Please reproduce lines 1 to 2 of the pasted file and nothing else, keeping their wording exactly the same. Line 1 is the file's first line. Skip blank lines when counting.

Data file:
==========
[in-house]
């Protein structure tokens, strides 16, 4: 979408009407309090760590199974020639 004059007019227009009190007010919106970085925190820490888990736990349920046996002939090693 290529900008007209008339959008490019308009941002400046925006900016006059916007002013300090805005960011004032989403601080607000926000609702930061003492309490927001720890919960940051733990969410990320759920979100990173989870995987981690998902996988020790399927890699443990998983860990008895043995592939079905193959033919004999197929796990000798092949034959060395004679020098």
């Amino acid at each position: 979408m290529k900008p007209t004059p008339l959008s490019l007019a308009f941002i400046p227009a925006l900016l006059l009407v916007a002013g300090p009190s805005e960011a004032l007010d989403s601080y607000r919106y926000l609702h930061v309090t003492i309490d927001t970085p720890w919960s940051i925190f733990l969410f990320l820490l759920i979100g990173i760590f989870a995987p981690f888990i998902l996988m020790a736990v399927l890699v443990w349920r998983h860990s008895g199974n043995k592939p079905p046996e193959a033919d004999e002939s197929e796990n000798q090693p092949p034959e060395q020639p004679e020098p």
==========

[in-house]
């Protein structure tokens, strides 16, 4: 979408009407309090760590199974020639 004059007019227009009190007010919106970085925190820490888990736990349920046996002939090693 290529900008007209008339959008490019308009941002400046925006900016006059916007002013300090805005960011004032989403601080607000926000609702930061003492309490927001720890919960940051733990969410990320759920979100990173989870995987981690998902996988020790399927890699443990998983860990008895043995592939079905193959033919004999197929796990000798092949034959060395004679020098």